The recent sharp fall in oil prices and significant volatility in capital markets are not likely to impact the economic growth prospects of Gulf Cooperation Council (GCC) countries according to the Institute of International Finance (IIF), a Washington based global association or trade group of financial institutions.
While large foreign exchange assets underpin the dollar peg regime in the GCC, the region has been subject to volatility in asset prices, with the MSCI GCC index still down more than 20 per cent from its peak despite paring back some losses.
“The GCC countries are much better positioned to cope with a slump in oil prices today than they were in the 1980s and 1990s. Ample public foreign assets and low debt in most of these countries will mitigate the adverse impact of low oil prices on economic activity and allow continued robust public spending, particularly on infrastructure,” said Garbis Iradian, Deputy Director of IIF.
In light of the decision by major oil producers in Opec to discount prices rather than cut back their own output in the face of surging global supply, GCC oil production is expected to remain flat in 2015.
“We estimate that, on average, the fiscal break even oil price for GCC countries is $82/bbl for 2014 to balance their budgets. This is slightly higher than the IIF baseline forecast of $78/bbl for 2015, which assumes that oil markets tighten as the year progresses,” said Giyas Gokkent, senior economist at IIF.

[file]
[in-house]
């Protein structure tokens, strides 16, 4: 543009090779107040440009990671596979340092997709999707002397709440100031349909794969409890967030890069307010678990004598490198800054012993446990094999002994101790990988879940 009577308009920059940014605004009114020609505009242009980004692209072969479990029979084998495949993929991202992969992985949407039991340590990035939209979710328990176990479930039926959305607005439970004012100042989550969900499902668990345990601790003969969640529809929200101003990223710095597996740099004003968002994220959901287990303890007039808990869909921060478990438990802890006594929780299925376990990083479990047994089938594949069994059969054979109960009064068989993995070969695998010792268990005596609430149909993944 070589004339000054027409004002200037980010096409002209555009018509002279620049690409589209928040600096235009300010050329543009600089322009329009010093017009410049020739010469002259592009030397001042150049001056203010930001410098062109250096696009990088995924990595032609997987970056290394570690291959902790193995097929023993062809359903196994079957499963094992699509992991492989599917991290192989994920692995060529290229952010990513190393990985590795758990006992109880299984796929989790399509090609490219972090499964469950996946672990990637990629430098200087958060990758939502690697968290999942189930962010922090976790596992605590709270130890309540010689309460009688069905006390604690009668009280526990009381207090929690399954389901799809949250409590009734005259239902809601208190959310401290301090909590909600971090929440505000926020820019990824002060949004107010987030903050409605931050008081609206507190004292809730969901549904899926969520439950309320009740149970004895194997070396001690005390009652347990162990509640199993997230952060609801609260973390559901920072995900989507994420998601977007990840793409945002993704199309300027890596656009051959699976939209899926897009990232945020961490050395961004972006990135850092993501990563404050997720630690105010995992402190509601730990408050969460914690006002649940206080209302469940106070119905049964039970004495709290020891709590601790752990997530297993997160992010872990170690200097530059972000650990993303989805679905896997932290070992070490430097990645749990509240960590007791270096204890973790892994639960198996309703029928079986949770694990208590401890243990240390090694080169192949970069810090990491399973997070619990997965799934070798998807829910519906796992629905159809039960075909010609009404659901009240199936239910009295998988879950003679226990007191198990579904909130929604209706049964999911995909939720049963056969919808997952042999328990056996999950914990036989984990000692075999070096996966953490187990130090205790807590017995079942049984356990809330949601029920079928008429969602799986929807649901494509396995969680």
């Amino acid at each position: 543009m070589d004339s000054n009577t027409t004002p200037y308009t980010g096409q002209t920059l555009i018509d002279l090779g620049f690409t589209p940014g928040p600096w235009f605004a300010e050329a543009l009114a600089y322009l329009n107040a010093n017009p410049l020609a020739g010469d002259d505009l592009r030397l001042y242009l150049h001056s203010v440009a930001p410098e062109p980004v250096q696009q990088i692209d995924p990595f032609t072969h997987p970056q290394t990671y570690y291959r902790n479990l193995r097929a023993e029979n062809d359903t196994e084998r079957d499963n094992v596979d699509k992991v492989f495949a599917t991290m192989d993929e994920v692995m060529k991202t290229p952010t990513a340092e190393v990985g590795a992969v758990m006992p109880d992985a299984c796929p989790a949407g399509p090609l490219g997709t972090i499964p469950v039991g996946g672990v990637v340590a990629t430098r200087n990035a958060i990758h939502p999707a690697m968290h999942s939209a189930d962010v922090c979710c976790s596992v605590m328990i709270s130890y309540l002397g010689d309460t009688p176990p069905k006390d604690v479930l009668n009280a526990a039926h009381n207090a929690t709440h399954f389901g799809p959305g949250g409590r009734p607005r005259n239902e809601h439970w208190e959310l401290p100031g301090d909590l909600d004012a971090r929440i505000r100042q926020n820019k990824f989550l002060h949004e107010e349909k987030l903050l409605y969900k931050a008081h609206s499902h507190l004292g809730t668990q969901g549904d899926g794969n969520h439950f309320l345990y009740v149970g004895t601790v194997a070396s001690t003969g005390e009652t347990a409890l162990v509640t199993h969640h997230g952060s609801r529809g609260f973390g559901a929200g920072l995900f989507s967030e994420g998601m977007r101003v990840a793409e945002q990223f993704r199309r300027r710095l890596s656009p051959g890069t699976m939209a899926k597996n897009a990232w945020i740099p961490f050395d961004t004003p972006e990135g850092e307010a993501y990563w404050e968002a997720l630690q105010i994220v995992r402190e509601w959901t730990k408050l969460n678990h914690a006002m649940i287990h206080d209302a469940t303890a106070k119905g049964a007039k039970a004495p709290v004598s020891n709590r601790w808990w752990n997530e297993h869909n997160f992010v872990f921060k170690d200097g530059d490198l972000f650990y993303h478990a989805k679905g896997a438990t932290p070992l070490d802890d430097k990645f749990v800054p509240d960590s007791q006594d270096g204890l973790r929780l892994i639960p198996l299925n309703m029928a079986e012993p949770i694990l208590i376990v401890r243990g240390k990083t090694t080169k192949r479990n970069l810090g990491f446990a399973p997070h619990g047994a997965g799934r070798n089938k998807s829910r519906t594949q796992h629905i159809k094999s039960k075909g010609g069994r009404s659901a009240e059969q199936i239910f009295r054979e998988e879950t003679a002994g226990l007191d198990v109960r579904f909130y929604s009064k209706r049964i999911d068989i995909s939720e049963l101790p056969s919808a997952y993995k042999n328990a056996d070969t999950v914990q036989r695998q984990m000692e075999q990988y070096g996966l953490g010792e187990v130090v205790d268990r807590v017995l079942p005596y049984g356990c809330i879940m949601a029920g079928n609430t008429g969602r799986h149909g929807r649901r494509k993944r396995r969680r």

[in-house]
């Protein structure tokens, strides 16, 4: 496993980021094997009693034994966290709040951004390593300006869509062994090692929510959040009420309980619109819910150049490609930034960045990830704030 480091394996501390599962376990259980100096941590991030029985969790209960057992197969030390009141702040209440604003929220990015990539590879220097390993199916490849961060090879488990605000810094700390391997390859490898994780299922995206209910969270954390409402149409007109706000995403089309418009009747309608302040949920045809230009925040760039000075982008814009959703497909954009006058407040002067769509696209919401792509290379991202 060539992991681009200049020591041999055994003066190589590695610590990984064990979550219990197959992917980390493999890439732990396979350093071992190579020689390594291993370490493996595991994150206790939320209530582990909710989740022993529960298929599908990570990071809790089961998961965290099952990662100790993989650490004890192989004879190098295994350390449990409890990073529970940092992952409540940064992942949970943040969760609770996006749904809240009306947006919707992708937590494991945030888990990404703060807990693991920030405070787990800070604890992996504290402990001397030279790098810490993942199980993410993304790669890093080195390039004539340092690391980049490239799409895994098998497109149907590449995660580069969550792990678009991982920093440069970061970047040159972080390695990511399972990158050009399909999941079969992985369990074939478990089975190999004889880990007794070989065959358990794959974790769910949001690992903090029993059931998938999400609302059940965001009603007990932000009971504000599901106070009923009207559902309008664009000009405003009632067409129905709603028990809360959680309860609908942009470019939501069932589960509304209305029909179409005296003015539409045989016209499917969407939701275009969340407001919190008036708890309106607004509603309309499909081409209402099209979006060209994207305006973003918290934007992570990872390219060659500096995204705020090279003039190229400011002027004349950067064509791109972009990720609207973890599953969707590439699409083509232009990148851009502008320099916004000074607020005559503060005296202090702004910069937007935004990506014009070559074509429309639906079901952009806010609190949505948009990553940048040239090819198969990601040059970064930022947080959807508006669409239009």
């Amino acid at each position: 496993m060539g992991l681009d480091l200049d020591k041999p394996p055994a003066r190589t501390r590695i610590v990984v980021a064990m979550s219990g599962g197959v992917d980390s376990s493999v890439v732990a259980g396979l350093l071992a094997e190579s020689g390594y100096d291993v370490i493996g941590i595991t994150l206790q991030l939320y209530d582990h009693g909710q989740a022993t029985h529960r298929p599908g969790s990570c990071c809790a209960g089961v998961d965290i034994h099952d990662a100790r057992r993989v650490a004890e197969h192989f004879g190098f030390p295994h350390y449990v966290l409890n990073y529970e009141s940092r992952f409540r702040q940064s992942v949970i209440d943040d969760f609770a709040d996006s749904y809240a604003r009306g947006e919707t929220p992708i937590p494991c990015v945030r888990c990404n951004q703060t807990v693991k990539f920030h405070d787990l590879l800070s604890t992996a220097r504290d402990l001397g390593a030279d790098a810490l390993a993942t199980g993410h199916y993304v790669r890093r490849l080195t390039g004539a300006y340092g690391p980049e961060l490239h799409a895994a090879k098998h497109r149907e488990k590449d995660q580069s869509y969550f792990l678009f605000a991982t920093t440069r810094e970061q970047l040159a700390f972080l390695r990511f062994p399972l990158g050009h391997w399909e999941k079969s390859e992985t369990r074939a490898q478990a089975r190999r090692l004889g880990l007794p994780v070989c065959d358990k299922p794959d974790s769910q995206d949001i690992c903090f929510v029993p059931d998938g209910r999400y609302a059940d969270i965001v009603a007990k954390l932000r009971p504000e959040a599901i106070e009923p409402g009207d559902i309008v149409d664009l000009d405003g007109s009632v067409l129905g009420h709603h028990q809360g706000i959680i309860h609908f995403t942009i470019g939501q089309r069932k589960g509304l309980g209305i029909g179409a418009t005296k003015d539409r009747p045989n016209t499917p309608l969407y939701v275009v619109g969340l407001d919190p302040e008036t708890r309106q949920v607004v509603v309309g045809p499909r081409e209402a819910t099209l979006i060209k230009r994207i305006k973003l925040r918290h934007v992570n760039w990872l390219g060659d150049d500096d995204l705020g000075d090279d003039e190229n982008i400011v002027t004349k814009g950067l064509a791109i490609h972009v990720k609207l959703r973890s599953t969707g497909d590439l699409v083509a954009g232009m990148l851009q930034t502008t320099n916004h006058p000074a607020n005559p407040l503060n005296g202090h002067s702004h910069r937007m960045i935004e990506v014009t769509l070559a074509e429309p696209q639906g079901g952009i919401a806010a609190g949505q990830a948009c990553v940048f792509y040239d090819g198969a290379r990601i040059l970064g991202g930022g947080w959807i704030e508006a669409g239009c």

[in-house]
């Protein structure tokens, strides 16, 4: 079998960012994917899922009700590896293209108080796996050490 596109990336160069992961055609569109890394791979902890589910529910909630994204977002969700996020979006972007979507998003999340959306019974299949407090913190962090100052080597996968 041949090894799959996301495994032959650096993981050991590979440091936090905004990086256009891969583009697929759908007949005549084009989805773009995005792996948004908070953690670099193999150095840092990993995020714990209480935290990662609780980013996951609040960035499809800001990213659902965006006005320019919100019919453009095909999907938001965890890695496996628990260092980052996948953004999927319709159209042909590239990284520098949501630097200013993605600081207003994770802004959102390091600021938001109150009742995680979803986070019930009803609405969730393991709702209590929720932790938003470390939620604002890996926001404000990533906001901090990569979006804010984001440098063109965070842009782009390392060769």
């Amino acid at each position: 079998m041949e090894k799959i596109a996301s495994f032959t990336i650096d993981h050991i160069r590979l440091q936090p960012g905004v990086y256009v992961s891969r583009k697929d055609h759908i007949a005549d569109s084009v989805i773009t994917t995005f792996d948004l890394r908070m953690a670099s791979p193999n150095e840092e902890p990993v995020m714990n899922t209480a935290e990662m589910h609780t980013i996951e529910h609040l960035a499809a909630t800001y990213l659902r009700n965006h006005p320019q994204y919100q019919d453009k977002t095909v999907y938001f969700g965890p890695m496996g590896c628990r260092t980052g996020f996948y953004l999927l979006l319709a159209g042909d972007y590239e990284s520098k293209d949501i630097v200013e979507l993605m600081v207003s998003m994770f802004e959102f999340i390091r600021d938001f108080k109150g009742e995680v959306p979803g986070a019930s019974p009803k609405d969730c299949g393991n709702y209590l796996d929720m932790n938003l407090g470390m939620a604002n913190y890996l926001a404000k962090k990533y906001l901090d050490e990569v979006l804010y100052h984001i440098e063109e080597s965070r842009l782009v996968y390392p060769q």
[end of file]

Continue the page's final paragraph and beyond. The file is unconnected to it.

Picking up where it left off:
The drop in oil prices is projected to reduce hydrocarbon export receipts from a peak of $743 billion in 2012 to about $410 billion in 2015, leading to weaker current account positions and substantial pressures on fiscal accounts, including a fiscal deficit of 8.9 per cent of GDP in Saudi Arabia, in the absence of adjustment. Non-oil growth is expected to moderate to 4.7 per cent in 2015 from 5.6 per cent in 2014, driven by growth in government spending, albeit at a lower pace than previous years, and strong noil private sector activity.
While many oil exporters’ currencies are depreciating, there is no significant pressure on GCC’s dollar pegged currencies. The peg has served the GCC economies well in supporting macroeconomic stability and private sector confidence.
IIF expects the impact of low oil prices on non-hydrocarbon growth will greatly depend on the policy response of the governments in the region. “We expect continued growth in government spending (particularly on infrastructure), but at a somewhat slower pace than in recent years. This would help limit the impact on non-hydrocarbon growth, which could moderate from 5.6 per cent in 2014 to 4.7 per cent in 2015,” said Iradian.
With flat oil production overall GCC growth in 2015 is projected at 3.4 per cent, as compared with 4.1 per cent in 2014. The aggregated fiscal balance will shift from a surplus of 4.8 per cent of GDP in 2014 to a deficit of 2.1 per cent in 2015. While the fiscal deficit in Saudi Arabia will be large, at 9 per cent of GDP, the fiscal balances in the UAE, Kuwait, and Qatar would still remain in surplus, albeit much smaller than previous years.
Due to pegged exchange rate regimes, the modest increase in interest rates in the US beyond the first half of 2015 will result in higher domestic interest rates; however, the pass-through of policy rates to lending rates is generally weak in the GCC countries, and the impact of rising interest rates is likely to be limited. Inflation is expected to remain subdued, slightly less than 3 per cent, as food and nonfuel commodity prices decline further in 2015.